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Seal Team Six: The Raid on Osama Bin Laden(TV) (2012)
John Stockwell directs this tense action drama documenting the covert mission undertaken by a US Navy Seal team to capture or kill Osama Bin Laden. After receiving intelligence that their quarry is hiding out in a compound in Pakistan, the CIA mobilise crack US Navy Seal Team 6 to train for a daring night-time raid. After arriving at Bagram Air Base in Afghanistan, and being put through punishingly intensive training for their mission, the team learn that their target is Osama Bin Laden, codename: Geronimo. As they set out on the deadliest mission of their lives, the unit must come together in one final, all or nothing attempt to take down America's most wanted terrorist.
For more about Seal Team Six: The Raid on Osama Bin Laden and the Seal Team Six: The Raid on Osama Bin Laden Blu-ray release, see Seal Team Six: The Raid on Osama Bin Laden Blu-ray Review published by Martin Liebman on January 2, 2013 where this Blu-ray release scored 3.0 out of 5.
Starring: Cam Gigandet, Anson Mount, Freddy Rodriguez, Xzibit, Kathleen Robertson, William Fichtner
Director: John Stockwell
» See full cast & crew
Seal Team Six: The Raid on Osama Bin Laden Blu-ray Review
The controversial TV movie makes its way to Blu-ray.
Reviewed by Martin Liebman, January 2, 2013
The recent weeks and months have seen a larger-than-average assortment of controversial movies released to cinemas and television screens. For a myriad of reasons -- chiefly their political content, level of violence, or use of foul language -- several films have found themselves the subject of countless dinner table and water cooler discussions, television spots, radio talk show exchanges, blog posts, and print media pieces. Films like Zero Dark Thirty, Jack Reacher, and Django Unchained have recently been found at the forefront of debate, but the first to arrive on Blu-ray, and the first to premiere a couple of months back, is SEAL Team Six: The Raid on Osama Bin Laden, this film noteworthy for its politically controversial pre-election airing on National Geographic, just hours before polls opened for the national November 6th elections. Politics generally being beyond the purview of this site's reviews, this article will largely focus on the picture's technical content; readers can perform a simple web search to unearth more information on the controversies surrounding the film and the pro and con positions surrounding that angle.
After-action interviews are the foundation for SEAL Team Six's fictitious reconstruction of the raid that killed Osama Bin Laden. SEALs and analysts recount the story of how the raid progressed, from an early 2002 identification of a Bin Laden courier named Abu Ahmed Al-Kuwaiti and on through to the nighttime raid on May 2, 2011. The film focuses on several key players, including Navy SEALs "Stunner" (Cam Gigandet) and "Cherry" (Anson Mount) and CIA intelligence analyst Vivian Hollins (Kathleen Robertson) who harbors something of an unhealthy obsession with tracking down the terrorist leader. After the SEALs lose one of their own in an ambush, they're forced to quickly regroup and train for a mission to eliminate a high-value target (HVT) operating out of Pakistani compound where some thirty people live. There, the trash is incinerated, the children are home schooled, and the HVT is the only one free of household duty responsibilities. Despite in-fighting over unit leadership and mourning the loss of their brother-in-arms, the SEALs must come together to prepare to take down the most wanted terrorist of the 21st century.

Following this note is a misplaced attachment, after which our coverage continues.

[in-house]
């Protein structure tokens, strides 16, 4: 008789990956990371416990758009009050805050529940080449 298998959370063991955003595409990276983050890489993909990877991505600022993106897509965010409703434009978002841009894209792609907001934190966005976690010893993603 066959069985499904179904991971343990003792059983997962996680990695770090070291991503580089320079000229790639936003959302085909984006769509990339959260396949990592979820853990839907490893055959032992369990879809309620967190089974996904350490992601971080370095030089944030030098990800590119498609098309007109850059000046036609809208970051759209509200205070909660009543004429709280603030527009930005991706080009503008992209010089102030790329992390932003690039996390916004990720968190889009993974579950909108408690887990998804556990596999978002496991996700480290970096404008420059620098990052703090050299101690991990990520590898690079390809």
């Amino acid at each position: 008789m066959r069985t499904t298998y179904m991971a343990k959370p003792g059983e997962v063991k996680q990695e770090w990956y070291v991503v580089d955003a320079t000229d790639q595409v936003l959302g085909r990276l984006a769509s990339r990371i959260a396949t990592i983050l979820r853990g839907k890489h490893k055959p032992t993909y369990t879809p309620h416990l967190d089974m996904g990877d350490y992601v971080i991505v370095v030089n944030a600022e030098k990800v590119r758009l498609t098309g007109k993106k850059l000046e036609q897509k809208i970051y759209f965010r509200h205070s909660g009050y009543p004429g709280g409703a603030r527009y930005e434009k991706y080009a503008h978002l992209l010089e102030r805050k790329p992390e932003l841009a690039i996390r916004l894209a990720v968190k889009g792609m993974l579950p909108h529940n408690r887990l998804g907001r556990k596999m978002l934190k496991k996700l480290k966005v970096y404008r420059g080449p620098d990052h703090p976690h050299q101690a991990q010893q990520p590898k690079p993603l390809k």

It's no secret how this movie will end, but in this case it's more interesting to see how history may have played out, how the inevitable conclusion is reached and the goal achieved. Certainly the film doesn't have the (supposed) access of Zero Dark Thirty at its disposal -- nor does it enjoy the same budget and production values -- and no doubt much of the "real" story has been changed, enhanced, downplayed, or otherwise gotten "wrong" in the name of entertainment value or, yes, maybe even a little political grandstanding. Nevertheless, the net result is an entertaining and engaging movie experience that doesn't rely on gunplay but rather characterization and drama to tell one of the most fascinating stories of the post-9/11 world. Regardless of what one believes of the film's politics or even the validity of the story itself -- both operational uncertainty and conspiracy theories abound surrounding Bin Laden's death -- SEAL Team Six in many ways captures the imagination with its peeks behind the veils of secrecy and into a world of clandestine operations, big decisions, and military muscle. The film adequately conveys the massive scope of this or any similar military operation in the technologically enhanced world, glimpsing the manpower, the countless hours of work, the risks, the rewards, the interrogations, the assets on the ground, the soldiers, the spies, and yes, even the politicians that all played key roles in taking Bin Laden out. The film does well to demonstrate the role of low-tech assets and high-tech logistics coming together for a period of years for the execution of a minutes-long raid that would help shape the course of history.